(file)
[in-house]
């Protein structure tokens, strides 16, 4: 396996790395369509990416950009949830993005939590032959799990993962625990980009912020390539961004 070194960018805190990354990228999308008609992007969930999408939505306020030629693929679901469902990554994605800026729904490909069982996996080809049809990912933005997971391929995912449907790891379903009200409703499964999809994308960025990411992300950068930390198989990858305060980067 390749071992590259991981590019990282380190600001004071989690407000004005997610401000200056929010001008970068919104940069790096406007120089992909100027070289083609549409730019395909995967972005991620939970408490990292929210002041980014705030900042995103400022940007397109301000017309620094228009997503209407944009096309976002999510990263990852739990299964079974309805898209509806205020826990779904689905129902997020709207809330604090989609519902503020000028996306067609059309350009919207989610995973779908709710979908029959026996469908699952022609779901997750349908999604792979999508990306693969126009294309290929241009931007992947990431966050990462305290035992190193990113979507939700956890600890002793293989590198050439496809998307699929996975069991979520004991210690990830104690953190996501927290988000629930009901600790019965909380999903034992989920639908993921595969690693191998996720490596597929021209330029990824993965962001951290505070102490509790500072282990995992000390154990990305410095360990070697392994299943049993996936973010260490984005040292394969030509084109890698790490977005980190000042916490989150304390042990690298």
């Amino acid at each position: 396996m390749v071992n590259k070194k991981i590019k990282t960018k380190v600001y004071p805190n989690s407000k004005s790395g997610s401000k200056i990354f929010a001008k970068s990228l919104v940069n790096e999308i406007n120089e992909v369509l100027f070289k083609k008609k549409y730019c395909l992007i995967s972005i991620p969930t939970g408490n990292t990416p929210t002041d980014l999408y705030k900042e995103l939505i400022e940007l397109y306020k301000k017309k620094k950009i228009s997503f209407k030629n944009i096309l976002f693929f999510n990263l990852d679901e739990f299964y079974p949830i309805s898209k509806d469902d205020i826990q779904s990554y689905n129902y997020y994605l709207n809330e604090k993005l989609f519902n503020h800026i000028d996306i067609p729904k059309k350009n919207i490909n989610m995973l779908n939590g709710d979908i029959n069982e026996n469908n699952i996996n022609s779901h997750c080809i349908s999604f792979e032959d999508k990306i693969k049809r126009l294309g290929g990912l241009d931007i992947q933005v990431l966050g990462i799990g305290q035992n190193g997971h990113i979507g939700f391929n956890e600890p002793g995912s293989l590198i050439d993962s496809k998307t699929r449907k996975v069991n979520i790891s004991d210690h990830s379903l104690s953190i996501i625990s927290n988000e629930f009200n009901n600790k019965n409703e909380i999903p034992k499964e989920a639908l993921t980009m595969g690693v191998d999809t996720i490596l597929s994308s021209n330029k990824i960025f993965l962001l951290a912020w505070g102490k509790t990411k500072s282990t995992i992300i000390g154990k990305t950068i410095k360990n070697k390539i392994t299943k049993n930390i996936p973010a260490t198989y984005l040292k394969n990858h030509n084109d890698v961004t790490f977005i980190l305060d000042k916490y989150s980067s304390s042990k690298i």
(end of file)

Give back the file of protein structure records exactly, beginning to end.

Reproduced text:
[in-house]
């Protein structure tokens, strides 16, 4: 396996790395369509990416950009949830993005939590032959799990993962625990980009912020390539961004 070194960018805190990354990228999308008609992007969930999408939505306020030629693929679901469902990554994605800026729904490909069982996996080809049809990912933005997971391929995912449907790891379903009200409703499964999809994308960025990411992300950068930390198989990858305060980067 390749071992590259991981590019990282380190600001004071989690407000004005997610401000200056929010001008970068919104940069790096406007120089992909100027070289083609549409730019395909995967972005991620939970408490990292929210002041980014705030900042995103400022940007397109301000017309620094228009997503209407944009096309976002999510990263990852739990299964079974309805898209509806205020826990779904689905129902997020709207809330604090989609519902503020000028996306067609059309350009919207989610995973779908709710979908029959026996469908699952022609779901997750349908999604792979999508990306693969126009294309290929241009931007992947990431966050990462305290035992190193990113979507939700956890600890002793293989590198050439496809998307699929996975069991979520004991210690990830104690953190996501927290988000629930009901600790019965909380999903034992989920639908993921595969690693191998996720490596597929021209330029990824993965962001951290505070102490509790500072282990995992000390154990990305410095360990070697392994299943049993996936973010260490984005040292394969030509084109890698790490977005980190000042916490989150304390042990690298």
């Amino acid at each position: 396996m390749v071992n590259k070194k991981i590019k990282t960018k380190v600001y004071p805190n989690s407000k004005s790395g997610s401000k200056i990354f929010a001008k970068s990228l919104v940069n790096e999308i406007n120089e992909v369509l100027f070289k083609k008609k549409y730019c395909l992007i995967s972005i991620p969930t939970g408490n990292t990416p929210t002041d980014l999408y705030k900042e995103l939505i400022e940007l397109y306020k301000k017309k620094k950009i228009s997503f209407k030629n944009i096309l976002f693929f999510n990263l990852d679901e739990f299964y079974p949830i309805s898209k509806d469902d205020i826990q779904s990554y689905n129902y997020y994605l709207n809330e604090k993005l989609f519902n503020h800026i000028d996306i067609p729904k059309k350009n919207i490909n989610m995973l779908n939590g709710d979908i029959n069982e026996n469908n699952i996996n022609s779901h997750c080809i349908s999604f792979e032959d999508k990306i693969k049809r126009l294309g290929g990912l241009d931007i992947q933005v990431l966050g990462i799990g305290q035992n190193g997971h990113i979507g939700f391929n956890e600890p002793g995912s293989l590198i050439d993962s496809k998307t699929r449907k996975v069991n979520i790891s004991d210690h990830s379903l104690s953190i996501i625990s927290n988000e629930f009200n009901n600790k019965n409703e909380i999903p034992k499964e989920a639908l993921t980009m595969g690693v191998d999809t996720i490596l597929s994308s021209n330029k990824i960025f993965l962001l951290a912020w505070g102490k509790t990411k500072s282990t995992i992300i000390g154990k990305t950068i410095k360990n070697k390539i392994t299943k049993n930390i996936p973010a260490t198989y984005l040292k394969n990858h030509n084109d890698v961004t790490f977005i980190l305060d000042k916490y989150s980067s304390s042990k690298i």